Line
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Line

Sadly, not saying no is standard in East Asia.
But it goes even further than that, you’ll be socially ostracized if you don’t follow the same tacit rules, you’ll get the worst things to do (or nothing at all with mandatory presence – that one’s nasty), or you’ll just get some bullshit reason to get you out dishonorably while making sure that you won’t be able to find another job in a similar spot (look at the fuckers at Konami that sabotaged the healthcare plans of Kojima studios and harass their former employees).

When you have an entire culture that will push you to be exploited, it’s much more difficult to resist. And if you do… nothing says that it will work because so many people on every echelon will not think like you do.

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Sashaa

I can’t agree more.

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MesaSage

Sadly, a very visible instance of industry acceptable practices. Imagine the scale of the long-term impact.

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silverlock

I once had to put in 110 hours in a week do to being screwed over by a departing developer “Oh yeah that section is all done don’t worry about it” It wasn’t even close to done. That sort of work load isn’t good for your sanity let alone your health. Normally though I only worked 50 to 60 hours a week, 89 hours for weeks on end is just hellish. Don’t miss the tech industry at all. Well the challenge was fun but the rest kind of sucked.

I feel sad for his family such a senseless death for one so young.

As for that dev who screwed me over well karma was kind and I found his resume in the printer some months later. I talked to HR and made sure he wouldn’t be returning.

deekay_plus
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deekay_plus

tech/compsci industry can be bad but video games are worse in every way for workers.

it’s amazing what people will put up with to be able to brag about working in the games industry.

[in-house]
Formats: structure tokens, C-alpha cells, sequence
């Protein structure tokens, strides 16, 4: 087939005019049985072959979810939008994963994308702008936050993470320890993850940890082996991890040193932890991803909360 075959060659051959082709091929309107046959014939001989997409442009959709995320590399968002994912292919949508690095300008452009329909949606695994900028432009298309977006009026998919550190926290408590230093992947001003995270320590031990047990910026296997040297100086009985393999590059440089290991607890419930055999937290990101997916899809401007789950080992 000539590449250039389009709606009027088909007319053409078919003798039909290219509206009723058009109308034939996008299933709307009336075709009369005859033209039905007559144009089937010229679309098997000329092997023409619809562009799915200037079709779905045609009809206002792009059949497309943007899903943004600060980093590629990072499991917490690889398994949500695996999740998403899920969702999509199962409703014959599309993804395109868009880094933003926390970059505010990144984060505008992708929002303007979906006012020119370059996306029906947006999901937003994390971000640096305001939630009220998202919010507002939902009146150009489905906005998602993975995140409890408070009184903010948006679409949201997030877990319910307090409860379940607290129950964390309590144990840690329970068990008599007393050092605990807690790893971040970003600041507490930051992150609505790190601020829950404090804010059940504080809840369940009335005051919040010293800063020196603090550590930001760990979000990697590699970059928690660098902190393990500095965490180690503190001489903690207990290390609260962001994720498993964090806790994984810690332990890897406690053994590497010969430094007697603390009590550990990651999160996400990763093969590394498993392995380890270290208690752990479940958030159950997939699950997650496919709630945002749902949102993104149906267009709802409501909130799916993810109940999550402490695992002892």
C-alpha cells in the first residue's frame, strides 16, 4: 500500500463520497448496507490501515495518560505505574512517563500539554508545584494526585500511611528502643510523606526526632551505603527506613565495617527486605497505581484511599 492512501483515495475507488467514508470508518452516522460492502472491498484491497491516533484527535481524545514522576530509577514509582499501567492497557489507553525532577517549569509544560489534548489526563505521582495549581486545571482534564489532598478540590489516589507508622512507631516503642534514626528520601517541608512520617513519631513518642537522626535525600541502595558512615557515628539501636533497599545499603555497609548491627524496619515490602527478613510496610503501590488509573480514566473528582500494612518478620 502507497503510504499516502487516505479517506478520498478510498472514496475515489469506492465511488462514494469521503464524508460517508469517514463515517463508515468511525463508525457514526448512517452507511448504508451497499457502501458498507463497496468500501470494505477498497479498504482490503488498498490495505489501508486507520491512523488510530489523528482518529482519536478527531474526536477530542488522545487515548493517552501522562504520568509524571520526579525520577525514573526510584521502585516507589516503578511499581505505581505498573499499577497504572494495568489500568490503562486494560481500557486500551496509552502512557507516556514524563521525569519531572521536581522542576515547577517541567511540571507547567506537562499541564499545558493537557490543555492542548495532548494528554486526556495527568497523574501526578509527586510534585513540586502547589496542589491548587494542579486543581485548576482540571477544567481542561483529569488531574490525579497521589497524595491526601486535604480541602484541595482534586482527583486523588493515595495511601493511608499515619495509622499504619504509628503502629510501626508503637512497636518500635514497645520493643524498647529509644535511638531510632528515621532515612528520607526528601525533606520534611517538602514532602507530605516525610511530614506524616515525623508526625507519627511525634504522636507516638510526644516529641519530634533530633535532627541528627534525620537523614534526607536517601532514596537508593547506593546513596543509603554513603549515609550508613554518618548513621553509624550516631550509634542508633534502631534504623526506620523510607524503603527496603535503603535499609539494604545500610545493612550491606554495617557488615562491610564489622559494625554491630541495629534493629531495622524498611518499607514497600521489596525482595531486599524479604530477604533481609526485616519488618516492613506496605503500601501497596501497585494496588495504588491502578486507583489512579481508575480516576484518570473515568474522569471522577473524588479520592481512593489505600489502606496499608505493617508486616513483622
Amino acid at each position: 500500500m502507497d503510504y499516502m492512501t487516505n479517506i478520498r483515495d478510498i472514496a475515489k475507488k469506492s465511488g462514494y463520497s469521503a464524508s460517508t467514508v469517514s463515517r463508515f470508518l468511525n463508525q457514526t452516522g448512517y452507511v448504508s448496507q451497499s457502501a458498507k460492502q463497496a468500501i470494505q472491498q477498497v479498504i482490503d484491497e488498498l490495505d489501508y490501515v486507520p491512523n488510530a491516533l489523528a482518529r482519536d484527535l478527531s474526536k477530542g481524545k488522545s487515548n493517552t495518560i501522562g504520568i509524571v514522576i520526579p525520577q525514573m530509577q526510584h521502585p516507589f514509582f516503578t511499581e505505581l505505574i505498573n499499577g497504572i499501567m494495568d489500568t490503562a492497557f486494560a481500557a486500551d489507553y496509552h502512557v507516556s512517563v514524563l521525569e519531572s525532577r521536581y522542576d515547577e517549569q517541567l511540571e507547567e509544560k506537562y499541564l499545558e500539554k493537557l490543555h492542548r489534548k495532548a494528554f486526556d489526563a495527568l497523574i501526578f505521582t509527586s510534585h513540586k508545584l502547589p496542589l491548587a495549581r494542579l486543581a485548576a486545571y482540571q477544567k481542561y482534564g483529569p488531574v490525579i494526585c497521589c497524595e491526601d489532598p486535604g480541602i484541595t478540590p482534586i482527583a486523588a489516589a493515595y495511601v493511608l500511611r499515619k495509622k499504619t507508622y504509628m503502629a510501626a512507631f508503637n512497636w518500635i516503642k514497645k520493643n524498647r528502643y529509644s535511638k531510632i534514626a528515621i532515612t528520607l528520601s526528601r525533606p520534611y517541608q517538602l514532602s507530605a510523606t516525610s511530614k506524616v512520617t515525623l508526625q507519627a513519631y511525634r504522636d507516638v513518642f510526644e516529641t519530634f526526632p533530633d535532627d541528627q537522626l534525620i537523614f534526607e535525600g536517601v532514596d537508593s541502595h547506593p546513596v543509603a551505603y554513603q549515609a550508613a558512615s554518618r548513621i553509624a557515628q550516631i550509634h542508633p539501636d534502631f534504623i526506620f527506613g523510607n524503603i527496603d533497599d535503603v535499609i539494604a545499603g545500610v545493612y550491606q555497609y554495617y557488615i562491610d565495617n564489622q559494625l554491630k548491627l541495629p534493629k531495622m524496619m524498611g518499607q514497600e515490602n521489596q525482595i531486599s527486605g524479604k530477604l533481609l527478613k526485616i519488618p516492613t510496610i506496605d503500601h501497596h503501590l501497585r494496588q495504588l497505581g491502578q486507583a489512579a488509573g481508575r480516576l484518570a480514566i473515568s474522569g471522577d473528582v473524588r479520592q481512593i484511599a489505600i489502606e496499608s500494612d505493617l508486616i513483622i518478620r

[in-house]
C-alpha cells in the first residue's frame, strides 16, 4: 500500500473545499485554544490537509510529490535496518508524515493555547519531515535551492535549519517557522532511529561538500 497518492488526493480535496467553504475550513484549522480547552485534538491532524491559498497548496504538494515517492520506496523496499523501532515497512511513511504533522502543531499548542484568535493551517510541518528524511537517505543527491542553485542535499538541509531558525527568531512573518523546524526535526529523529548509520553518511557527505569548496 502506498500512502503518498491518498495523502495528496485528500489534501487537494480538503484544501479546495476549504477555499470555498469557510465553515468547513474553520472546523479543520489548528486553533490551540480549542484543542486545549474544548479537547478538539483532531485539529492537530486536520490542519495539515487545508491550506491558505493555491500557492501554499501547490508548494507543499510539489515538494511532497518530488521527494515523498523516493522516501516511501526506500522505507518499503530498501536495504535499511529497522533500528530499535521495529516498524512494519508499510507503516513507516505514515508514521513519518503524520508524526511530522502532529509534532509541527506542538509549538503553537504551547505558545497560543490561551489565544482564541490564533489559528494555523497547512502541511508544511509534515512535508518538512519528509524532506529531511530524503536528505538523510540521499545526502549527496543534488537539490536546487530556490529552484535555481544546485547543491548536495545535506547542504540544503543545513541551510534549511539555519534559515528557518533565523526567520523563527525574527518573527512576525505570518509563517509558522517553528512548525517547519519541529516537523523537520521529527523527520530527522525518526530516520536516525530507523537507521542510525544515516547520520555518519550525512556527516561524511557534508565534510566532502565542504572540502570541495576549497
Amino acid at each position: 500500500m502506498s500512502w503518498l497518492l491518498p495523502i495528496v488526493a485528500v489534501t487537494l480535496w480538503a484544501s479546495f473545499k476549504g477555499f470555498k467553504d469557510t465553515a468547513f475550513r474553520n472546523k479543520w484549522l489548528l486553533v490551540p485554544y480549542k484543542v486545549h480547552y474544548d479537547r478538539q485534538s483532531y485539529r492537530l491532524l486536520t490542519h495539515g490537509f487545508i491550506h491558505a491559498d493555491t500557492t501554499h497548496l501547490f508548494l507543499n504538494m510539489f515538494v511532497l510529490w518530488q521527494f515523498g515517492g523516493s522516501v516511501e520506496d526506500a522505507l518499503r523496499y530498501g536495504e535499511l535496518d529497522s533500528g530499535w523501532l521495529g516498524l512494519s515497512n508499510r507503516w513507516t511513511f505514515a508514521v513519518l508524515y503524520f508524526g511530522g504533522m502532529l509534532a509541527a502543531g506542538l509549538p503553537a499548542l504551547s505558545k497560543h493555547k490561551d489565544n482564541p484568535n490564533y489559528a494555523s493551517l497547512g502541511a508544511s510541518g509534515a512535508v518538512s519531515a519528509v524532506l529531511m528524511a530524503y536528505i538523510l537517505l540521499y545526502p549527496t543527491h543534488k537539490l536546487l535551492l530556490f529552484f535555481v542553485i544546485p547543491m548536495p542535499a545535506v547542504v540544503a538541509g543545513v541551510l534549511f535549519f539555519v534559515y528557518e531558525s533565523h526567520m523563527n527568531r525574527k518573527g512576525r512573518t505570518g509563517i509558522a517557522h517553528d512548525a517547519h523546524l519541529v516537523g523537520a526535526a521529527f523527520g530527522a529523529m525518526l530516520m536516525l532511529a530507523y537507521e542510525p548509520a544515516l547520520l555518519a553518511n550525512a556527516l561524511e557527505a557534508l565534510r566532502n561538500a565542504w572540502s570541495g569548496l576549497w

deekay_plus
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deekay_plus

one of my complaints about how this industry operates, which it only gets by on that to get work in the industry at all you have to really want to work in games and companies exploit that, is how companies treat their rank and file labour force in various ways especially at crunch time (to be followed by the usual layoffs which ultimately generally mean workers can’t own homes even if they can afford them because they will likely need to move cities for the ever present next job to repeat the cycle.

it’s just a shitty way to do business and really only being sustained so far by the fact being a video game developer is a dream job for so many people in their youth. ultimately tho this paradigm can’t last forever and there is a near certain probability that there will be a labour crunch eventually as enough people move out of the industry into more stable and better paying with less stress jobs in relevant fields to video game dev skill sets.

which ofc you don’t hear alot about this in public places/news outlets becuase of the code of silence that blacklists those that speak out on teh record.

DeadlyAccurate
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DeadlyAccurate

I’ve had brief moments where I thought it would be cool to apply to one of these companies as a 3D artist, but honestly, I simply refuse to work more than 40-hour work weeks unless I’m working for myself (even then I find it unsustainable for long). I love making 3D art, but I value my time at home and with my husband too much to give that up for any career.

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mistressbrazen

Tragic and unnecessary. Parent companies need to do better project management, allocation of resources and need to care about their employees. People, even young ones, are neither indestructible or fungible. When you combine these deaths with the 24 hr streamer deaths, it really make you question what our values are as gamers ad the insatiable desire to have everything right now.

Minimalistway
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Minimalistway

A tragedy that should never happen, video game/tech industry in general have this issue, just search: video game developer crunch, and you’ll see so many articles about this problem.

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Sashaa

When you make 100hrs a week a few weeks by months, than yeah, it’s hard to say that health is not impacted at all by your work. I’m glad if there is any kind of recognition for the far too frequent and sometimes unpaid overtimes in this industry.